Connect with us

Hi, what are you looking for?

Bertha HarianBertha Harian

News Reports

Clueless clarifications

First, a correction.

Four, not six, independent schools have got their funding cut. We still don’t know which four, but it appears that Raffles Institution and Hwa Chong Institution are among them.

According to the Education ministry, “three schools will see an increase in funding of about 5 per cent this year compared to last year, three schools will get between 1 per cent and 3 per cent more, and four schools will experience a reduction of no more than 3 per cent’’.

On balance, it means that six out of 10 schools are getting MORE money, not LESS. So yesterday’s ST story is wrong to say that there were Funding cuts for top independent schools in Singapore. Unless ST considers that the non-RI, non-HCI schools aren’t  “top’’.

It seems that ST relied on the schools which got the Integrated Programme portion of their funding programme cut to come up with six schools. I can only guess that is apparently part of some kind of overhaul in the budgeting process and there were other factors which ST did not know about.

Anyway, the MOE wrote in to “clarify’’ the ST page 1 story. Let’s see if it answered the queries in yesterday’s post.

1. No clue about how MOE decides on its grants for schools, whether independent or not.

The MOE shed some light (only some light) on the funding process. Seems like there was a big change in the way it disburses funds.

Advertisement. Scroll to continue reading.

According to MOE:

Previously, every independent school was given the same amount of grant per student, not taking into account the economies of scale. It resulted in schools with large enrolments receiving disproportionately high funding relative to schools with lower enrolments. The new funding formula, which has both a fixed and a variable component, seeks to provide more equitable funding to the schools.


So a good guess is that HCI and RI had a lot more students than the rest. As for what was the previous per capita grant per student, it didn’t say. ST said yesterday that the cost of educating a secondary school student crossed $10,000 last year. Whether this also applied to independent school students or can be assumed to be the grant amount, dunno.

As for these fixed and variable components are, MOE didn’t say what the proportion is either. I can only surmise that it is a state secret.

2. No clue on how much grant any school gets, because it’s a state secret or perhaps, it doesn’t want schools to get jealous.

Definitely not answered. All we have is a minus 3 per cent to plus 5 per cent range. It’s yet another state secret. What if parents in the independent schools ask the schools directly? Would they get an answer? Seems to me parents are entitled to one, even if the MOE thinks it’s not anybody else’s business. Not even taxpayers’ business.  

Actually, the MOE doesn’t even answer MPs’ questions in Parliament, like on the number of principals in certain grades as an ST columnist lamented a couple of weeks ago. Guess that means queries from parents and media won’t work either…

3. No clue on what constitutes infrastructure MOE builds and what would be at the school’s own fund-raising expense.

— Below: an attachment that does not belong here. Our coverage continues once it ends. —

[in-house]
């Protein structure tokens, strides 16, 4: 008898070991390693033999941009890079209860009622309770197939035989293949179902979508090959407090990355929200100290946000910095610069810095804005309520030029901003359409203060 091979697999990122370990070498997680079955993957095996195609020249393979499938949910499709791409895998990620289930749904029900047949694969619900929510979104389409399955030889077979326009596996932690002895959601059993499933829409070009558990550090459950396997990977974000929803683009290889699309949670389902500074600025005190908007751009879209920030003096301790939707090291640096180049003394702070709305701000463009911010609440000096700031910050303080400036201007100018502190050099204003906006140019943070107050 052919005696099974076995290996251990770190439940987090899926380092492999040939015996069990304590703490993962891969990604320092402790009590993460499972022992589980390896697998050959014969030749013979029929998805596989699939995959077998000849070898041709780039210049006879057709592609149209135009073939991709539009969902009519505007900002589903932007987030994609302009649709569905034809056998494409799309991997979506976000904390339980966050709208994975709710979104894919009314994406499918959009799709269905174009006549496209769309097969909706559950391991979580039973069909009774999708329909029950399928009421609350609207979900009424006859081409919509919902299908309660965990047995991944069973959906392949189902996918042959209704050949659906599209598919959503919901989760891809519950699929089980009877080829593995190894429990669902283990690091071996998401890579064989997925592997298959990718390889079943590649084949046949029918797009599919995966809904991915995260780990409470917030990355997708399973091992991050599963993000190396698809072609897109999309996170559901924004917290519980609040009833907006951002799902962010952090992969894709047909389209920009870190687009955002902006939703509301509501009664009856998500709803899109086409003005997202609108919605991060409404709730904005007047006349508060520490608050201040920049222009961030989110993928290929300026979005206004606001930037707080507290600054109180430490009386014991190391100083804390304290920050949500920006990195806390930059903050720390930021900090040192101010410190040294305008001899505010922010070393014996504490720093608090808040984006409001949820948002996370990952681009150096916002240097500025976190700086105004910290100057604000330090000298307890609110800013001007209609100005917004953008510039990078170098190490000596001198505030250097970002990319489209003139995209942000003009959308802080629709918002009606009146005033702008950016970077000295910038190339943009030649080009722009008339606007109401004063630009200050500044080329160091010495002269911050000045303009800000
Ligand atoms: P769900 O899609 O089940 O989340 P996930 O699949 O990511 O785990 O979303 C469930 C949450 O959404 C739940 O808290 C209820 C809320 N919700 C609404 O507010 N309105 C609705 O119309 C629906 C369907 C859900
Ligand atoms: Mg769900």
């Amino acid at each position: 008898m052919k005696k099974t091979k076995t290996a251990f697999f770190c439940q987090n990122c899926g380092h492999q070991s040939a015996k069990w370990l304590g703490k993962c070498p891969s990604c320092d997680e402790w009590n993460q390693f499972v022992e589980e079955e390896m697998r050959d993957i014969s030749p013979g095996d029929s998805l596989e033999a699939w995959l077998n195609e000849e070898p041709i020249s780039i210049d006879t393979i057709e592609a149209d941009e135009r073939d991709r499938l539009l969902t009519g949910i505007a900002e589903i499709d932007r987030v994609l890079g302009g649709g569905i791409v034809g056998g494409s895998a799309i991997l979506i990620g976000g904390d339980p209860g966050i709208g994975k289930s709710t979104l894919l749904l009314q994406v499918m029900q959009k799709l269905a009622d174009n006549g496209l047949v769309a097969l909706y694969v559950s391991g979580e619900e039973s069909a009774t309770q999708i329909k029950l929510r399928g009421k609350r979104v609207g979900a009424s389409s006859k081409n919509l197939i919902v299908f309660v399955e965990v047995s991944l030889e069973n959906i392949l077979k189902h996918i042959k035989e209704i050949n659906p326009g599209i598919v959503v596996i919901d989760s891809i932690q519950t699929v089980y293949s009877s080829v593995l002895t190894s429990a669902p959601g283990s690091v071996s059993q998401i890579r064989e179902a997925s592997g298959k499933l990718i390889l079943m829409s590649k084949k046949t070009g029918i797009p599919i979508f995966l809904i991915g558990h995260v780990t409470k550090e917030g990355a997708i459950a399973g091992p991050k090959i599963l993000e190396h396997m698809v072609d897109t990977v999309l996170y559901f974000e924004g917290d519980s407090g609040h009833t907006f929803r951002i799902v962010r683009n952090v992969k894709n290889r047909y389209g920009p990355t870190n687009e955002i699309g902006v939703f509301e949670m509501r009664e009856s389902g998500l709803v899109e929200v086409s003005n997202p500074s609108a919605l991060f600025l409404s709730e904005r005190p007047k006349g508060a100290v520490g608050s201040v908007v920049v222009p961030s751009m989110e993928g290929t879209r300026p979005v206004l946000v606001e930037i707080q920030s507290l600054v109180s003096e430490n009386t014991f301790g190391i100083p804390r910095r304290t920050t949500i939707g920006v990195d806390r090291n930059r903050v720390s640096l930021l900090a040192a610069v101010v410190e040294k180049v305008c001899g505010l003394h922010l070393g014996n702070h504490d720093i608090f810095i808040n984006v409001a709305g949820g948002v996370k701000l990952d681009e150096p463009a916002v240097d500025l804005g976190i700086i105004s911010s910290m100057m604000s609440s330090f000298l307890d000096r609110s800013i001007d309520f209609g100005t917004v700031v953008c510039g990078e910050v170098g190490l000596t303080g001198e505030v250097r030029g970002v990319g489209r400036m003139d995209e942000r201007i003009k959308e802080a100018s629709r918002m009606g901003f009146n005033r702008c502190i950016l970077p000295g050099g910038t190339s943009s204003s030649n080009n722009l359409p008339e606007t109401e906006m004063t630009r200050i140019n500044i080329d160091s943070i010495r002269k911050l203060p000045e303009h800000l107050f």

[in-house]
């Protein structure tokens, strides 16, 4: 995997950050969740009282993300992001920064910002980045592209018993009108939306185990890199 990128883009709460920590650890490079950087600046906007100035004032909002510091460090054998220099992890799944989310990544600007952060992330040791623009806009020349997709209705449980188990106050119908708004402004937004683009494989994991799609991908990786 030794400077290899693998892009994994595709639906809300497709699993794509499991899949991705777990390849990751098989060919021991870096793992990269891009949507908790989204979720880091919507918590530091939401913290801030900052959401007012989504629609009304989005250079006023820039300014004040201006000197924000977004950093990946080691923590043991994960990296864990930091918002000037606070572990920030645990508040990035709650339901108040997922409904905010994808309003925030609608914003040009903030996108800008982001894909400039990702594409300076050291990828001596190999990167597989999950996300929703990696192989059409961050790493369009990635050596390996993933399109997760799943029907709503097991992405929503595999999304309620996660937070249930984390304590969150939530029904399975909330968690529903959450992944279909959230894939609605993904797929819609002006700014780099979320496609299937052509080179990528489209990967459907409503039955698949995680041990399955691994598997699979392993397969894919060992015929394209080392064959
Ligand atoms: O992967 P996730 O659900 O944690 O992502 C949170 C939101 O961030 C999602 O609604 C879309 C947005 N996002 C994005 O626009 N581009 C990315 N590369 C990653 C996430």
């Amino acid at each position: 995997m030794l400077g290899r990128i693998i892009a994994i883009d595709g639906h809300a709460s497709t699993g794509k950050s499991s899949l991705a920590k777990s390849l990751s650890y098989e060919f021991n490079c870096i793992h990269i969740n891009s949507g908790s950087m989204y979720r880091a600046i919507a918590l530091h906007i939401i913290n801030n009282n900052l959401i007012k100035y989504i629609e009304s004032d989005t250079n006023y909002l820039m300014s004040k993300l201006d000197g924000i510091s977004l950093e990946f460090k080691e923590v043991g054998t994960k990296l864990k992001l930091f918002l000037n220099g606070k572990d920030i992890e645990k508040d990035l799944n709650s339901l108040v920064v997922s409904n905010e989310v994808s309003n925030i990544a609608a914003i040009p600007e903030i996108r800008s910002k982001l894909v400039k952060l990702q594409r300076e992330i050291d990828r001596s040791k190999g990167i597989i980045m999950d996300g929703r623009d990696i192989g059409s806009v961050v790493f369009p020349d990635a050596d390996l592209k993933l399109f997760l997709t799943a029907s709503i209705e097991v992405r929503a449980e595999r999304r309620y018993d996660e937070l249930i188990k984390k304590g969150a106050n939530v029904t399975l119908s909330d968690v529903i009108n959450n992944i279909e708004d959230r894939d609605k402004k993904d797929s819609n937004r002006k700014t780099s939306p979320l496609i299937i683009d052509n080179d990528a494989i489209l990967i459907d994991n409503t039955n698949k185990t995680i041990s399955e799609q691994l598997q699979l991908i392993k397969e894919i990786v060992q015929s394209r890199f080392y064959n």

Advertisement. Scroll to continue reading.

ST shed some light in this regard. Swimming pools and tennis courts are considered “non-standard’’ which probably means the schools would have to raise their own money for them. So it is not “taxpayers money’’ as one parent quoted in ST thought.

4. No clue as to what higher independent school fees really mean for the parents – schools can pay its teachers more?

The RI principal said he would consider carefully before hiring more teaching or support staff. Both HCI and RI said they would review the cost of running enrichment programmes. Wonder if this means the schools will want to raise fees so parents have to pay more to keep up the “standard’’?

All in, it was a real botch-up in communications. MOE should have given more information in the first place and ST should have been more thorough in its reporting.

As for today’s recovery job, I would still give ST and MOE an F.


MOE is still holding on to supposed state secrets and ST should have highlighted the “clarification’’ on four, not six, schools which got funding cuts to alert readers who were confused by yesterday’s story.

I suppose ST is cocking a snook at MOE for not telling all right at the beginning but, hey, put the readers first please.


Advertisement. Scroll to continue reading.

Written By

An ex-journalist who can't get enough of the news after being in the business for 26 years

Further reading

News Reports

I am glad that Minister of Communications and Information Josephine Teo told MPs yesterday that their specific questions on the circulation fiasco disclosed last...

News Reports

I have been waiting to read news reports about responses to the upcoming Forward Sg exercise. Since its launch last month, I can recall...


One of the first things that struck me about The Last Fools was how thin the book was. The book on the eight pioneering...

News Reports

Two key ingredients are needed for a solid interview to take place. First, the interviewee must have led an interesting life and have interesting...